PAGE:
When I sit back and dream of all things woodworking this image is what I see.
Credit to Nick Offerman’s Woodshop (If you haven’t checked it out you should. Very cool dude!!!):
I’m sure you can see a couple differences.
Back to the title, you have probably been brought to lumberjocks looking for a forum or how to on where to start woodworking as I did about 2 years ago. Really if you are reading this I assume you have a couple prerequisites otherwise you would have rolled right past this website.
First prereq, you have some level of interest in making something. If the inspiration is your wife/girlfriend, you dream to build your own stuff or are just plain old tired of the Ikea world we live in. Everyone has different inspirations that are far from limited by this list.
As for the second prereq, some call it the bug. You have the motivation to get started. You are probably thinking about acquiring some tools and getting started. My problem was, where do I start now?
I think its important to mention that I am currently active duty Navy and have deployed just under 50% of the last 3 years. I got the bug and motivation about two years ago after one of my longer deployments. I am also married with dogs, cats and currently no kids. All this being said, I understand what it means to struggle having enough time and money. I also only recently tried to sell something and got lucky to sell it. Making my rough estimate hourly woodworking rate about $2~ per hour but that’s probably appropriate for the quality. You can see that table in my recent projects.
Where did I start? I started with an under powered Ryobi 12V blue drill, a hand me down craftsman jig saw (acquired for free), a 16oz hammer and a smattering of tools in a hand me down tool box (acquired for free). My first space was a two car garage and I didn’t understand how good I had it. If you can tell, it hardly looked like my present set up today but probably very similar to where many of us have our roots.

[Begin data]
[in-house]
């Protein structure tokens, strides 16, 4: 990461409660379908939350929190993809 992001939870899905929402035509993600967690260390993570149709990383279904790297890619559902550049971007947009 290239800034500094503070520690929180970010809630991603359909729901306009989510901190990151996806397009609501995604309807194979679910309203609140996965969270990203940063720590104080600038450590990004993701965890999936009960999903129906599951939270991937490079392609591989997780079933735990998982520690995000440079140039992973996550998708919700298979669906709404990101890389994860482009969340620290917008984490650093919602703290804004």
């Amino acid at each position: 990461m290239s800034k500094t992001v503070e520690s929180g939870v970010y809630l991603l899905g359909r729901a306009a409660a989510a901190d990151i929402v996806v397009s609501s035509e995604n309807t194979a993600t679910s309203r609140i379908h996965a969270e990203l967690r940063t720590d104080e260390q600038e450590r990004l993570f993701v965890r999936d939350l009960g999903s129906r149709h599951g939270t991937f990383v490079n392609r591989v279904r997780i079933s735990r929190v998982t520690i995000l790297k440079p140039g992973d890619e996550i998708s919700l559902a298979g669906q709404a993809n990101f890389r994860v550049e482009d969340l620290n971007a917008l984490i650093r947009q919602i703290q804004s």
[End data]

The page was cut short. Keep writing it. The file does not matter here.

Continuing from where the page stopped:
So the part you have been waiting (reading) for. Where to start and what to buy first in the daunting world of woodworking? Are you a successful Wall Street day trader or a Hollywood movie star? I would suggest writing Nick Offerman a check he can’t resist. Honestly that shop is so legit not to mention his acquired skills are AWESOME!!! If you are like me and have access to some hand me downs. DON’T PASS THEM UP!!! Those might be all you have for a little while and can get you by till you know more about what you want.
Next I have rummaged through thrift stores, flea markets, open box, BORG clearance sections and the Holy Grail (well sometimes) Craigslist. There are hugely discounted used things in those venues ALL THE TIME!!! You might have to be patient but there are deals to be had.
As far a bare essentials I will break it down as you need a idea/plan, cutting/milling, jointing and finishing.
Idea/Plan: I usually think these up in my head, find them online or in stores or the biggest motivation is the Honey Do list. Then I jot them down. I really LOVE Google Sketchup!!! I repeat. I really LOVE Google Sketchup!!! Its Free and as mentioned in one of my reviews if you can navigate to Lumberjocks, with at little patience you can learn Sketchup Make and Cutlist. Youtube Jay Bates. He will give you an excellent foundation.